American Bankruptcy Institute Update

September 15, 2005

In This Issue

Highlights

NWA, Delta Bankruptcy Analysis

Little Turnaround Room in Bankruptcy Hangar - Commentary

In most industries it works this way: The successful thrive, and the sick don't survive. But in the airline business, it isn't so simple, says the Chicago Tribune. The sick take refuge in bankruptcy court, sometimes more than once, surviving in a smaller, usually weaker form to fly again.

That's the potential scenario underlying Wednesday's extraordinary coincidence in which Delta Air Lines and Northwest Airlines filed for chapter 11 protection, becoming the third and fourth major carriers to file for bankruptcy, even as the overall economy shows signs of strength. Read the full story.

A New York Times article today described the U.S. government as “an unsecured creditor” of Northwest Airlines. Read the article.

Bankruptcy Filing Launches Delta Fight with Workers

Now that Delta Air Lines has filed for chapter 11 bankruptcy protection, the carrier will have a legal fight on its hands from employees and retirees seeking to protect their benefits, legal experts said. Delta, the third-largest U.S. airline, filed late yesterday for reorganization under chapter 11 of the federal Bankruptcy Code, No. 1-05-bk-17923, Law.com reported today. Click here for details on Delta’s planned restructuring.

Delta has been in talks with GE Commercial Finance to provide the airline with $2 billion in debtor-in-possession financing, which would allow the airline to continue operating after a bankruptcy filing. Industry analysts said that they expect Delta to pledge virtually all of its remaining unencumbered assets, such as aircraft, as collateral for the loan.

Delta also could cut or even abandon its pension plan and health care benefits for retirees and employees. Such a move likely would lead to a legal fight from employee groups.

While holders of common stock are likely to see their investments become worthless, rank-and-file Delta employees and retirees are also vulnerable to losses, said Dean Booth, an attorney with Schreeder, Wheeler & Flint who represents retired Delta pilots. Read the full story.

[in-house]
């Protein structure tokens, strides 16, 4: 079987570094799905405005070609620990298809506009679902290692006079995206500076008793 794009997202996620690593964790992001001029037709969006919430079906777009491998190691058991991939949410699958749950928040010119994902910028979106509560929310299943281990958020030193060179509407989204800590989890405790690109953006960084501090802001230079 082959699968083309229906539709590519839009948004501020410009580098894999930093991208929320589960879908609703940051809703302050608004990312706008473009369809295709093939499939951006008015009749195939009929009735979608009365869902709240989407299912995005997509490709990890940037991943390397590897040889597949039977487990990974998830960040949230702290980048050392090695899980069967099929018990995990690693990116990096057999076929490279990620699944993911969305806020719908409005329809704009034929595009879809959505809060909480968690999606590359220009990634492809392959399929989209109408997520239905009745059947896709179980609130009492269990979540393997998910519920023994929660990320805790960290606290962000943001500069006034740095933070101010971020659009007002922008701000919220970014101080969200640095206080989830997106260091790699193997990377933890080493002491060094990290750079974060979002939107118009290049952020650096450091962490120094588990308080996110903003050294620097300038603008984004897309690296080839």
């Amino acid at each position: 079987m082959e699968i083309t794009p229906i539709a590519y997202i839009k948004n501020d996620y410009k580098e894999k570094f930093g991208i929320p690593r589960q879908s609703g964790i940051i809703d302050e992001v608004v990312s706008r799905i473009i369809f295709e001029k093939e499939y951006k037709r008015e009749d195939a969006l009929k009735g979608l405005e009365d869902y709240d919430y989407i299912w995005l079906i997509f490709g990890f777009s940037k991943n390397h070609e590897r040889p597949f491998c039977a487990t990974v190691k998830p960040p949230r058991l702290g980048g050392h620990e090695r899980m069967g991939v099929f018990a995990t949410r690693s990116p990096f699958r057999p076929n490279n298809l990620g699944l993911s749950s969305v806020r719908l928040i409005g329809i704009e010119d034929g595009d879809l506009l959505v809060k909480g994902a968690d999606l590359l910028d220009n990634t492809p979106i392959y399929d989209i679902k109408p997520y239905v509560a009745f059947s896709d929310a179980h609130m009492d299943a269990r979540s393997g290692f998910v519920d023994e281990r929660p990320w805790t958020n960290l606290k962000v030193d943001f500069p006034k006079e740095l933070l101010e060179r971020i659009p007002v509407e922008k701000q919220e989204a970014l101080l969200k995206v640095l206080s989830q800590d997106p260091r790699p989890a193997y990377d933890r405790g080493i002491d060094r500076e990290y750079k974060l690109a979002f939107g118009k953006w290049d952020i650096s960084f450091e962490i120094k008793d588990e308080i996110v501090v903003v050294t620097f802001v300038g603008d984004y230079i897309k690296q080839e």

Pension Bills Take On Urgency with Airlines' New Filings

The bankruptcy filings of two more major airline carriers yesterday has lawmakers fearing the impact on the nation's pension insurer and calling for action on legislation overhauling the nation's pension laws, Congress Daily reported today. Delta Air Lines and Northwest Airlines have not announced whether they would transfer their combined billions of dollars of pension liabilities to the Pension Benefit Guaranty Corp. (PBCG), the government's already struggling pension insurer. If the companies make such a move, that might plunge the agency further into debt.

The bankruptcy announcements come as Congress turns its attention to legislation aimed at preventing companies from terminating their pension plans and turning over their plans to the financially troubled PBGC. The three leading pension proposals in Congress -- one in the House and two in the Senate -- tighten rules for all companies that sponsor traditional defined benefit pension plans.

The two Senate proposals, which must be combined before going to the Senate floor for a vote, include additional help for airlines. The Senate Finance Committee's version would give airlines 14 years to pay off their pension liabilities. The Senate Health, Education, Labor and Pensions Committee's bill also would give airlines 14 years to stretch out their pension payments, and it included a special provision for Delta, allowing the company to temporarily freeze its pension plans. The House bill included no airline-specific help, and Boehner has resisted such provisions. "I'm sensitive to their problems," he said on Wednesday of the troubled airlines. "But this is about comprehensive pension reform." Temporary pension legislation adopted in 2003 setting the rate that companies must use to calculate their pension payments expires at the end of the year.

 

Asbestos Fund Bars 9 Doctors